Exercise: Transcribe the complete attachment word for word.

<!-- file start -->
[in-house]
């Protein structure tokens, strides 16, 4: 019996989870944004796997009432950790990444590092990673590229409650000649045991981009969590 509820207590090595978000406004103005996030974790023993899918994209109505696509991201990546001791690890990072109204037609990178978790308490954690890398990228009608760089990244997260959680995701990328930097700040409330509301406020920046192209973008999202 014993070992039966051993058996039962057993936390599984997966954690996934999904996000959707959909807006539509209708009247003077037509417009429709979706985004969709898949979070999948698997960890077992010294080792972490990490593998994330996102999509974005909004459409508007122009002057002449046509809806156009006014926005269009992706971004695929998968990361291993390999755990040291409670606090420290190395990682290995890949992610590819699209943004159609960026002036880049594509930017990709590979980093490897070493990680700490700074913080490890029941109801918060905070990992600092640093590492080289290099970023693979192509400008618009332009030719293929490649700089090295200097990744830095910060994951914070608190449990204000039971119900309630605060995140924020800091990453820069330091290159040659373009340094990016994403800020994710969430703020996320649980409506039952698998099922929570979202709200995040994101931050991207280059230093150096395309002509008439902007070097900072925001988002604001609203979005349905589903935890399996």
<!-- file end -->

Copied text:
[in-house]
């Protein structure tokens, strides 16, 4: 019996989870944004796997009432950790990444590092990673590229409650000649045991981009969590 509820207590090595978000406004103005996030974790023993899918994209109505696509991201990546001791690890990072109204037609990178978790308490954690890398990228009608760089990244997260959680995701990328930097700040409330509301406020920046192209973008999202 014993070992039966051993058996039962057993936390599984997966954690996934999904996000959707959909807006539509209708009247003077037509417009429709979706985004969709898949979070999948698997960890077992010294080792972490990490593998994330996102999509974005909004459409508007122009002057002449046509809806156009006014926005269009992706971004695929998968990361291993390999755990040291409670606090420290190395990682290995890949992610590819699209943004159609960026002036880049594509930017990709590979980093490897070493990680700490700074913080490890029941109801918060905070990992600092640093590492080289290099970023693979192509400008618009332009030719293929490649700089090295200097990744830095910060994951914070608190449990204000039971119900309630605060995140924020800091990453820069330091290159040659373009340094990016994403800020994710969430703020996320649980409506039952698998099922929570979202709200995040994101931050991207280059230093150096395309002509008439902007070097900072925001988002604001609203979005349905589903935890399996």